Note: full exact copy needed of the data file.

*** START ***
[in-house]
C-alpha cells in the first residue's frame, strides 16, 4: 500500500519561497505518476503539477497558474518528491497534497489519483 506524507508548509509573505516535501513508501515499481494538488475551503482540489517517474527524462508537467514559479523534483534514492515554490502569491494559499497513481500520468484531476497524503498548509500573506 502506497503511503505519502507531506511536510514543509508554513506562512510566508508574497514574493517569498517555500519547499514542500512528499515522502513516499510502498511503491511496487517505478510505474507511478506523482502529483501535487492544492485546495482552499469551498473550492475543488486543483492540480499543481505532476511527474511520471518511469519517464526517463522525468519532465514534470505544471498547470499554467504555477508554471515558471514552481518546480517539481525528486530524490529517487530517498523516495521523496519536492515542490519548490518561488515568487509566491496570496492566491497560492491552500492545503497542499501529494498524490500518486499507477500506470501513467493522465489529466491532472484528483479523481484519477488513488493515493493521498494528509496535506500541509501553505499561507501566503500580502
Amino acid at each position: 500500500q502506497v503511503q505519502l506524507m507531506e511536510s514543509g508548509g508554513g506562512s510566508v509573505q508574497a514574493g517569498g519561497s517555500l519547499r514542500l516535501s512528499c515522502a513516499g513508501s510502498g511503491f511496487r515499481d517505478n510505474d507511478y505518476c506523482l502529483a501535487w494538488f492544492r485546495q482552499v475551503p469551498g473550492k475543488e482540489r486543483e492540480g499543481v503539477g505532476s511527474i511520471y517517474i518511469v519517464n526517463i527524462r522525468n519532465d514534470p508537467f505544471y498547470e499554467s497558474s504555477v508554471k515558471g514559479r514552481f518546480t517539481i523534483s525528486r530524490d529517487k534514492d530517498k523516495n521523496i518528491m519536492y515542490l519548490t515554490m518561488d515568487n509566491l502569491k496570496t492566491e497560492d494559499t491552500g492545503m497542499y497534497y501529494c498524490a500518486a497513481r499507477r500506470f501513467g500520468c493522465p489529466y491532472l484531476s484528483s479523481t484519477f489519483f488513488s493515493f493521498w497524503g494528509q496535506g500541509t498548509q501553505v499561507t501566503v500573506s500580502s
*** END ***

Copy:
[in-house]
C-alpha cells in the first residue's frame, strides 16, 4: 500500500519561497505518476503539477497558474518528491497534497489519483 506524507508548509509573505516535501513508501515499481494538488475551503482540489517517474527524462508537467514559479523534483534514492515554490502569491494559499497513481500520468484531476497524503498548509500573506 502506497503511503505519502507531506511536510514543509508554513506562512510566508508574497514574493517569498517555500519547499514542500512528499515522502513516499510502498511503491511496487517505478510505474507511478506523482502529483501535487492544492485546495482552499469551498473550492475543488486543483492540480499543481505532476511527474511520471518511469519517464526517463522525468519532465514534470505544471498547470499554467504555477508554471515558471514552481518546480517539481525528486530524490529517487530517498523516495521523496519536492515542490519548490518561488515568487509566491496570496492566491497560492491552500492545503497542499501529494498524490500518486499507477500506470501513467493522465489529466491532472484528483479523481484519477488513488493515493493521498494528509496535506500541509501553505499561507501566503500580502
Amino acid at each position: 500500500q502506497v503511503q505519502l506524507m507531506e511536510s514543509g508548509g508554513g506562512s510566508v509573505q508574497a514574493g517569498g519561497s517555500l519547499r514542500l516535501s512528499c515522502a513516499g513508501s510502498g511503491f511496487r515499481d517505478n510505474d507511478y505518476c506523482l502529483a501535487w494538488f492544492r485546495q482552499v475551503p469551498g473550492k475543488e482540489r486543483e492540480g499543481v503539477g505532476s511527474i511520471y517517474i518511469v519517464n526517463i527524462r522525468n519532465d514534470p508537467f505544471y498547470e499554467s497558474s504555477v508554471k515558471g514559479r514552481f518546480t517539481i523534483s525528486r530524490d529517487k534514492d530517498k523516495n521523496i518528491m519536492y515542490l519548490t515554490m518561488d515568487n509566491l502569491k496570496t492566491e497560492d494559499t491552500g492545503m497542499y497534497y501529494c498524490a500518486a497513481r499507477r500506470f501513467g500520468c493522465p489529466y491532472l484531476s484528483s479523481t484519477f489519483f488513488s493515493f493521498w497524503g494528509q496535506g500541509t498548509q501553505v499561507t501566503v500573506s500580502s